A topic that has intrigued me a lot over the last few months is how to build up a strong community of contributors to projects. When we write plugins or themes for WordPress, we release them under the GPL license (at least the code), which makes it so any one can contribute back to the code base with improvements, modifications, bug fixes, etc. If you have ever written a plugin or theme and made it openly available, you have probably noticed, however, that community contribution to the code base, even when the user base is quite large, is very small, or even non existent.
As WordPress developers, users, support technicians, etc, we all work within an extremely vibrant community full of active contributors to the system we use and love: WordPress. Every person who has written a theme or plugin has contributed back to the WordPress project. Every person that has ever answered a support ticket for a theme, plugin, or WordPress in general has contributed back to the project. Anyone who has ever helped to write aspects of the codex has contributed to WordPress. Anyone who has ever created a bug report or left feedback has contributed to WordPress.
We have this hugely vibrant community of contributors to WordPress itself, but how about the smaller sub-projects of WordPress? Every single theme and plugin is, in a way, a sub project of WordPress.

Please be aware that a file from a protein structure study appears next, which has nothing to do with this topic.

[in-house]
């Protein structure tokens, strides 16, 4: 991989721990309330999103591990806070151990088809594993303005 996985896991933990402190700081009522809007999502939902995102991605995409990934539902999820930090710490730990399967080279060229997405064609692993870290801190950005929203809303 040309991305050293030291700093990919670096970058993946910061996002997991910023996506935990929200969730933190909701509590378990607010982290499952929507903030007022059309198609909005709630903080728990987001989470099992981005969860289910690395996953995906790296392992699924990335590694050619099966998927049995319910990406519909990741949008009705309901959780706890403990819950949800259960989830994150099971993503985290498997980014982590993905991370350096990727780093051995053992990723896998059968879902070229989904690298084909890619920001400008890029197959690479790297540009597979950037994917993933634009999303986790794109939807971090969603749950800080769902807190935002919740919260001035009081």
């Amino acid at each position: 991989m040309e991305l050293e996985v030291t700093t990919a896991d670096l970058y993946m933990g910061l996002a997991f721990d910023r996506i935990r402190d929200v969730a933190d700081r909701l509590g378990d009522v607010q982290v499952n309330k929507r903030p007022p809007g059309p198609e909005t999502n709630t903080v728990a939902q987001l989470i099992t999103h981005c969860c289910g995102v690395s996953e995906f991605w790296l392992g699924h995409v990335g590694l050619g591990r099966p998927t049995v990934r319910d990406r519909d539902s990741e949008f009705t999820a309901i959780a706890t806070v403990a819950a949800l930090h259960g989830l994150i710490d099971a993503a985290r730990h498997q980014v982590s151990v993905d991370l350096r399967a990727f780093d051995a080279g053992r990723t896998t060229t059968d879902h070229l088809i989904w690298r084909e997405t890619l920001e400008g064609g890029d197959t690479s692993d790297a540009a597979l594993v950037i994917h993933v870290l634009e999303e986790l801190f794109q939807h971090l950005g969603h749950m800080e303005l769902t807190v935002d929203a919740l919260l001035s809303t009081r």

A lot of people make a conscious decision to actively contribute back to WordPress, perhaps because they enjoy it, they rely on it for their business, or a vast number of other reasons. Well, plugins and themes often play a nearly-as-significant role in the lives of many WordPress users. How often have you heard the phrase “the plugin(s) I cannot live without”, or “the framework that I build every client site on”. These kind of statements come from users that have a heavy investment in on of the “sub-projects” of WordPress: themes and plugins.
What is the most instrumental part of an online store’s website (aside from WordPress)? The e-commerce plugin that powers it. Without that plugin, the store dies, or takes a very powerful hit.
I’d like to advocate for more community collaboration on projects.
If you have a plugin or theme that I absolutely love and use, give back to it in some way. As a developer, try to contribute a bug fix; as a designer, try to submit a UI improvement; as a user, help explain a pain point.
Plugins and themes do not grow and become great by the original creator alone. If we were to list out the top plugins and themes available, I can almost guarantee that every single one of them has a strong community of collaborators behind it. There are a few that are more or less a one person show, but those individuals are still taking bug fixes, enhancements, etc from members of the community, even if they aren’t very transparent about it.